fies. The owner qualifies even if
the business is several miles away
and he or she goes there every day.
Interestingly, the tax code does
not specify what “substantial”
means. Does the owner have to
do 50% of his administrative work
at home to qualify? Seventy per-
cent? Ninety percent? That is left
to individual judgment.
Here’s the test
To determine if you qualify, you
must answer the following state-
If you can say yes to all of these,
you probably qualify for the home
office deduction. Check with your
accountant. If there is some area
where he has doubts, you might
be able to change how you do
things before the end of the tax
season so that you clearly qualify.
For instance, if you were using
the kitchen table for doing paper-
work, you might be able to create
a permanent office space in a day
room and use that exclusively for
business. Or, if you were in the
habit of going to your shop in the
evening to handle paperwork, you
might set up a space at home to
do these administrative chores. Or,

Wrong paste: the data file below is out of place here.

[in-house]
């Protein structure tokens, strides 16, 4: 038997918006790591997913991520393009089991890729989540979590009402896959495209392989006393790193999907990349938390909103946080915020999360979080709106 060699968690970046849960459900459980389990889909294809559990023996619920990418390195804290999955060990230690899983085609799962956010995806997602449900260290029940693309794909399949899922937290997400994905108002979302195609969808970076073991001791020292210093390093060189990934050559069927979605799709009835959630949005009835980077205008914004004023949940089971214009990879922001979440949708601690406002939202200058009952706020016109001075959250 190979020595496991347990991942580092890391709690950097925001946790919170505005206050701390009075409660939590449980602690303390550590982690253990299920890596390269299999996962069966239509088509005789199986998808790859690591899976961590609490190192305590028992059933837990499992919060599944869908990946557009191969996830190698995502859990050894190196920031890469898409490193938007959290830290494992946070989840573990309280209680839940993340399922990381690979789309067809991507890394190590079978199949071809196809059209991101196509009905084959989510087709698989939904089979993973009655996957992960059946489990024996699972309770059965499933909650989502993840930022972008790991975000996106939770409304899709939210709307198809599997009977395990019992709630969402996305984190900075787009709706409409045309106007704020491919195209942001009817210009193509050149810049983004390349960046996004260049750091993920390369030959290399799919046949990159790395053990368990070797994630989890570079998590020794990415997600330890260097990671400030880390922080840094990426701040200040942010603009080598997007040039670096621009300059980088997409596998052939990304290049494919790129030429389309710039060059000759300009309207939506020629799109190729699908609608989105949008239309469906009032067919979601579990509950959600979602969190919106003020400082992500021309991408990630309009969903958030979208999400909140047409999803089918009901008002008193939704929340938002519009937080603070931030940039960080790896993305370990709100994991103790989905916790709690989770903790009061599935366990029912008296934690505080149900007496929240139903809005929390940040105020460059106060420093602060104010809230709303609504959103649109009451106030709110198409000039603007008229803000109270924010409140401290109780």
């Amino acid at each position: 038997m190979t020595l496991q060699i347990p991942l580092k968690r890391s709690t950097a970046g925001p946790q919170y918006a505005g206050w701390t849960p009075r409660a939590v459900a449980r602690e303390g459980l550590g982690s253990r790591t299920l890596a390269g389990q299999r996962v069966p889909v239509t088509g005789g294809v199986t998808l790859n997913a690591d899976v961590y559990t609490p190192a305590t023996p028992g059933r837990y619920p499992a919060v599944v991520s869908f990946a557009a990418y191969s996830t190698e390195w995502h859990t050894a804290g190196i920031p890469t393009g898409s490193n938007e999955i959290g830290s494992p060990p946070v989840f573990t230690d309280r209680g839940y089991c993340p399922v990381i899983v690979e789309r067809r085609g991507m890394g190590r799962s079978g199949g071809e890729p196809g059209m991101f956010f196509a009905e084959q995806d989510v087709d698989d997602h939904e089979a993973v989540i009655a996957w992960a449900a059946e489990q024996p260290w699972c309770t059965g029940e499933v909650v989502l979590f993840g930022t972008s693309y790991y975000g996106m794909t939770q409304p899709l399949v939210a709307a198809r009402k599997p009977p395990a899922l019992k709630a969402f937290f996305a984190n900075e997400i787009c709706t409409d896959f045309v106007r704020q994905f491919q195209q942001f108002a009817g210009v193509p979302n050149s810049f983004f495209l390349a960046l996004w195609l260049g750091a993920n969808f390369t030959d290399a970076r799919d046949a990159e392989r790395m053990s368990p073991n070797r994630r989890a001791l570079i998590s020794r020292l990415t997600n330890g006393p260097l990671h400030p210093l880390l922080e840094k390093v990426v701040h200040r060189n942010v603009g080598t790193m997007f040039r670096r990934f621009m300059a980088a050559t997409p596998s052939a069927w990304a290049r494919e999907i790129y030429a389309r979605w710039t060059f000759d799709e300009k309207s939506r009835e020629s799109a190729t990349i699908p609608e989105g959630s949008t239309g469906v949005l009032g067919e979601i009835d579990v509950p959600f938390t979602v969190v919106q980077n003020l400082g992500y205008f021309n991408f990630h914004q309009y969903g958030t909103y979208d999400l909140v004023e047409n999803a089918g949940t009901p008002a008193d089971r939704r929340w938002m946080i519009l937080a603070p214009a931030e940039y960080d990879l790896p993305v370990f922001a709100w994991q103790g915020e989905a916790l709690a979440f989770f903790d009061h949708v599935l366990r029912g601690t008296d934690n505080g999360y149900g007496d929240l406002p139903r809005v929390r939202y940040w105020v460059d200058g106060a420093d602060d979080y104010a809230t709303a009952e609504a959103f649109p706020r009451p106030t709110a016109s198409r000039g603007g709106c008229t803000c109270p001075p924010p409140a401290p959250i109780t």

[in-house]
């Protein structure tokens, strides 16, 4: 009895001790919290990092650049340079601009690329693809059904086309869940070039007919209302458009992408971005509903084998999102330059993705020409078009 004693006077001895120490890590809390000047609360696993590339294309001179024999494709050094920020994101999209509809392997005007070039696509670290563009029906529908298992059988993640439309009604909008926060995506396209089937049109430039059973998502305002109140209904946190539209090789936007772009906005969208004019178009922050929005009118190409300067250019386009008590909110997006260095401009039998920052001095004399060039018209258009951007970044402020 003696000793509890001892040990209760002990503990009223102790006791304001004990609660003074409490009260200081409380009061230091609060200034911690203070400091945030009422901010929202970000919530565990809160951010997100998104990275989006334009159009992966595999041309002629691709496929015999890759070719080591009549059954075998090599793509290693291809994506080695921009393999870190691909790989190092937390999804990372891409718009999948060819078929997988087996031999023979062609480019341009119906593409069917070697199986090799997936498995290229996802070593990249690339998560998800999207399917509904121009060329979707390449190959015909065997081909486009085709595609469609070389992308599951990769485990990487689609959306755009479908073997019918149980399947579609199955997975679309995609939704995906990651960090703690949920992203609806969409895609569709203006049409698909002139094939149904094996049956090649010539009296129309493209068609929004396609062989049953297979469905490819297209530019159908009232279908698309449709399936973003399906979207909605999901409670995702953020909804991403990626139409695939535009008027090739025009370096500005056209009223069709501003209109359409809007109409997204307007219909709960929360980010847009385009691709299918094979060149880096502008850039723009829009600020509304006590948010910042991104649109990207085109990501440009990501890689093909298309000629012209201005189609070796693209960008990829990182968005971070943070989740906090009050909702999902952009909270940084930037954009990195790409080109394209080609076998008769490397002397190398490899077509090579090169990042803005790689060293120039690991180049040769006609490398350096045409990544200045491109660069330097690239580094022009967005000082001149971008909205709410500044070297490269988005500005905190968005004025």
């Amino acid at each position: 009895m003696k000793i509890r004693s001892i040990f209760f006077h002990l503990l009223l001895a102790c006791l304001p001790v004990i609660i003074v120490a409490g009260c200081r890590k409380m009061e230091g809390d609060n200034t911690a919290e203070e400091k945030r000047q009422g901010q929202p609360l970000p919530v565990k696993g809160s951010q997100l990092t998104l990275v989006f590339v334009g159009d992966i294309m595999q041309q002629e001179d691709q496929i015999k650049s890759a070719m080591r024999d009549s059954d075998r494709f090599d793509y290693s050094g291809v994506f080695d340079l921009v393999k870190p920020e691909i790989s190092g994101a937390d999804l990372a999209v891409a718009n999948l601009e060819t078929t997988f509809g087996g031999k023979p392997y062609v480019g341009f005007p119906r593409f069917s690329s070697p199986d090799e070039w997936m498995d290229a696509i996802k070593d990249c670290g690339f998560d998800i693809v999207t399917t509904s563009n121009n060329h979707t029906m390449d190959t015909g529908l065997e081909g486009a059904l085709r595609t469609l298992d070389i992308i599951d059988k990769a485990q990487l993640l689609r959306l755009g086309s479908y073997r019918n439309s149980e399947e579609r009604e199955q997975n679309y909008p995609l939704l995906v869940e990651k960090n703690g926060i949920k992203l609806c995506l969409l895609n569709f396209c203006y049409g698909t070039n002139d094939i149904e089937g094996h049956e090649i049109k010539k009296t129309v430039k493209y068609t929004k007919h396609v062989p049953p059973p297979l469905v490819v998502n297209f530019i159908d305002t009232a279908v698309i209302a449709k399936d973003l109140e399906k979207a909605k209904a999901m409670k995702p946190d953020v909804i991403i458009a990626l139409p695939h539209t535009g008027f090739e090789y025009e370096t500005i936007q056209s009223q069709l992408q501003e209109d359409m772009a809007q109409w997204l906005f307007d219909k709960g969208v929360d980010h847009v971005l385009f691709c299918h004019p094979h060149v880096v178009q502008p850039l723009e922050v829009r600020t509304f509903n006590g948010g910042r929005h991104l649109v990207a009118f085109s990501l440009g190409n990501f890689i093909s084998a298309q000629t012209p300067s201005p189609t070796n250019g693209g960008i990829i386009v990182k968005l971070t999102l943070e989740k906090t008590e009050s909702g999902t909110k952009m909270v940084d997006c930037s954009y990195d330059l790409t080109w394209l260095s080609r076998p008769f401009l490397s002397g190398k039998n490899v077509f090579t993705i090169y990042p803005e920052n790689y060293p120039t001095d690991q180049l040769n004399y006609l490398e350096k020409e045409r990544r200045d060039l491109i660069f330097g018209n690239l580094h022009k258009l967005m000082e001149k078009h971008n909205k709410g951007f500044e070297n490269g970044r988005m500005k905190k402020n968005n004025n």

you might pick out several tasks
which can be done at home, and
arrange to do them there each day.
How much will you save?
Here’s how you will benefit from
a home office deduction. All rele-
vant expenses and proportionate
expenses are fully deductible
expenses to your business. Say you
use 20% of your home space for
your home office. Then 20% of all
house costs, including mortgage
interest, repairs, taxes, utilities
(excluding water), insurance, and
depreciation are fully deductible.
Moreover, if you make repairs to
your home office, they are 100%
deductible. So, if your total house
The biggest change in the tax
code for the upcoming year is
the expansion of the home office
deduction. For sign shop owners
who utilize a home office, this
means that now you may be able
to take advantage of this savings.
As home office deductions could
easily run $3,000 per year, this
change might mean a significant
reduction of paper profits and
a lowering of tax liability.
A home office deduction can be